Featured Research

from universities, journals, and other organizations

Preventing blindness caused by diabetic retinopathy?

Date:
May 7, 2010
Source:
DOE/Oak Ridge National Laboratory
Summary:
A new company envisions its product helping to preserve the sight of millions of people at risk of vision loss from diabetic retinopathy.

Automated Medical Diagnostics, a startup company based in Memphis, envisions its product helping to preserve the sight of millions of people at risk of vision loss from diabetic retinopathy.

Related Articles


Using Telemedical Retinal Image Analysis and Diagnosis, a technology recently licensed by AMDx from the Department of Energy's Oak Ridge National Laboratory and the University of Tennessee Health Science Center, patients can quickly be screened for the disease in their primary care doctor's office and other remote sites, permitting early detection and referral for diabetic retinopathy and other retinal diseases.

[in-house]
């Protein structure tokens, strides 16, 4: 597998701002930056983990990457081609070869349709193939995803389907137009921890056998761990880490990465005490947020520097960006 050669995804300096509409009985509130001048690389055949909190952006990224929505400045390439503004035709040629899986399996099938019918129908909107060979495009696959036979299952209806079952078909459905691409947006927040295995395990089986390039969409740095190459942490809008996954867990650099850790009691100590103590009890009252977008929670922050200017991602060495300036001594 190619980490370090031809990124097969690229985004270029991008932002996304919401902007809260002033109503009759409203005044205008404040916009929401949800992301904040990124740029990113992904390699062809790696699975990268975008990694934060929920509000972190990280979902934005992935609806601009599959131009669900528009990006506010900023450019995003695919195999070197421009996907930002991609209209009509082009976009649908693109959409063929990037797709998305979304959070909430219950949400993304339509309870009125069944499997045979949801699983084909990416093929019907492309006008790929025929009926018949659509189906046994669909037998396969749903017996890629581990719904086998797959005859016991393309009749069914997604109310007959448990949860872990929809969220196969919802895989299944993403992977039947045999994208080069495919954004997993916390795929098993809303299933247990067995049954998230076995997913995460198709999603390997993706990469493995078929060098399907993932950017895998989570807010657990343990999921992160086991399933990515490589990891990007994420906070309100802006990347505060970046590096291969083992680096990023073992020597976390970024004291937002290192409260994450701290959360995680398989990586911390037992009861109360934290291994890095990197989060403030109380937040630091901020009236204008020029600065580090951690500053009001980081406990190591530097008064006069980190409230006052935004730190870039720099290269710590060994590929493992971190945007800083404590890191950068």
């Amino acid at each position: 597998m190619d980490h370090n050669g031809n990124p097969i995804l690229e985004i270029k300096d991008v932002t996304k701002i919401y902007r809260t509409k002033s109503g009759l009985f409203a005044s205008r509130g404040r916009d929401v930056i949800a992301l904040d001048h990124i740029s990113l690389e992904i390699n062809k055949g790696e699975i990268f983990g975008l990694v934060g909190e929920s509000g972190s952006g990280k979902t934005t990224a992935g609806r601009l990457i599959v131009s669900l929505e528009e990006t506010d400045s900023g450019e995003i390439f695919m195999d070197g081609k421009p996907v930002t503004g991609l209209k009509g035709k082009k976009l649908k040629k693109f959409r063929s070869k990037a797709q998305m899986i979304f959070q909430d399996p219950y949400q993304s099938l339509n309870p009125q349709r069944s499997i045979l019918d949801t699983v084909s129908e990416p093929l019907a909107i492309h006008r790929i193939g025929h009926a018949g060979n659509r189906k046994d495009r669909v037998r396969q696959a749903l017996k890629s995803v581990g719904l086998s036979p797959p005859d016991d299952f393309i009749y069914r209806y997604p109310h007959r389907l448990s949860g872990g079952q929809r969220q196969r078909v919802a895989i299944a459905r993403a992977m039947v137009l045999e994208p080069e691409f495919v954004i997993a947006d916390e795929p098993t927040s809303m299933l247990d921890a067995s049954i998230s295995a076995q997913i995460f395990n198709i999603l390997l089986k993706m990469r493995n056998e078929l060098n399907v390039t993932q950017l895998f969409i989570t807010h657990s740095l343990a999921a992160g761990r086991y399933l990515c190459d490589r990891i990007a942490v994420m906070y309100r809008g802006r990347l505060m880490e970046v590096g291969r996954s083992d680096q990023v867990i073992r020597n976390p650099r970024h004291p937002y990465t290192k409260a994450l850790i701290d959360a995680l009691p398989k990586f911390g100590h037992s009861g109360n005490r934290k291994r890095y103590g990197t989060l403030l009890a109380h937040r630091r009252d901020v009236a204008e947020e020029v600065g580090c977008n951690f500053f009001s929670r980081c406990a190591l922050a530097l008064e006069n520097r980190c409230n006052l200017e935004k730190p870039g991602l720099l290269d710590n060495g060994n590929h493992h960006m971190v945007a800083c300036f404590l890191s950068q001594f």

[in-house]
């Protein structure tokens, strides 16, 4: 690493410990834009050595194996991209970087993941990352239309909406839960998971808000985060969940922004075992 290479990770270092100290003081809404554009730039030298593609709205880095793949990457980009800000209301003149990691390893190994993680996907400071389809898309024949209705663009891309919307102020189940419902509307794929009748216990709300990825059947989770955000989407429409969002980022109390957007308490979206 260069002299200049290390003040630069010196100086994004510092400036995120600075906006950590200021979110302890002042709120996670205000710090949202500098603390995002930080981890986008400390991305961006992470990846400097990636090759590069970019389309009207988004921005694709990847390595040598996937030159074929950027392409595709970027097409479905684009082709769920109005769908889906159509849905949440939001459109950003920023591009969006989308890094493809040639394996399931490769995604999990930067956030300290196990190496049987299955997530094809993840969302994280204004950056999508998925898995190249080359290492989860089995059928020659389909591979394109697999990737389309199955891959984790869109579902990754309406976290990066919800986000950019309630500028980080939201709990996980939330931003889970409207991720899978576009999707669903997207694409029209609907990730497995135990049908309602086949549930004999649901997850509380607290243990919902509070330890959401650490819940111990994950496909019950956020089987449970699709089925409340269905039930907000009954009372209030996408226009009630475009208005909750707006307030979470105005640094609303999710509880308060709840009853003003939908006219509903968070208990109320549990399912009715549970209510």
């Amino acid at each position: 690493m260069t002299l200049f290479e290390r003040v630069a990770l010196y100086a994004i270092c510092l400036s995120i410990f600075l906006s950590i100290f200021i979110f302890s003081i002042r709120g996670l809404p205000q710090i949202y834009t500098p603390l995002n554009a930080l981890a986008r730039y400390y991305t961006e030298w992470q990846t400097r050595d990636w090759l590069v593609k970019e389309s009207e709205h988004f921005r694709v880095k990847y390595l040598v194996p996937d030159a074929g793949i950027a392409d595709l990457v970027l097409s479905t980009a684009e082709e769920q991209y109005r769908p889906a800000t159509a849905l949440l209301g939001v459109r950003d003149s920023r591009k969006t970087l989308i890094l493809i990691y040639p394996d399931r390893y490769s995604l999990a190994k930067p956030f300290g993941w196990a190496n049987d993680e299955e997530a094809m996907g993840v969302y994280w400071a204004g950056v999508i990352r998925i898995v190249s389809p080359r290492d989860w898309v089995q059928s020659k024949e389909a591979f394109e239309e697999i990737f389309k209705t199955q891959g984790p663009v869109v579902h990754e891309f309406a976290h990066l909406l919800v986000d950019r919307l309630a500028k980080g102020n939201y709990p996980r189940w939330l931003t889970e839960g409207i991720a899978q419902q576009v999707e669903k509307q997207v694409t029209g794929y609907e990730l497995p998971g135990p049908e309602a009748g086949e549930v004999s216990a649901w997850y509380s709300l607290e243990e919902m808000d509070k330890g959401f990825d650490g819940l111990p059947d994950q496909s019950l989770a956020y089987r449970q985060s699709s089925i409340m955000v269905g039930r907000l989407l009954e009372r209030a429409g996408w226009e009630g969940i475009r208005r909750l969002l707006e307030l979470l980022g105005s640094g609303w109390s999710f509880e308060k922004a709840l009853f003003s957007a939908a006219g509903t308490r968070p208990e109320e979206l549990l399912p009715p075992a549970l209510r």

"If diabetic retinopathy is detected early, treatments can preserve vision and significantly reduce the incidence of debilitating blindness," said Edward Chaum, an ophthalmologist and Plough Foundation professor of retinal diseases at the UT Health Science Center Hamilton Eye Institute in Memphis. Chaum and ORNL's Ken Tobin, partners in AMDx, led the team that developed a method for teaching computers to aid in the diagnosis of diabetic retinopathy and other blinding eye diseases.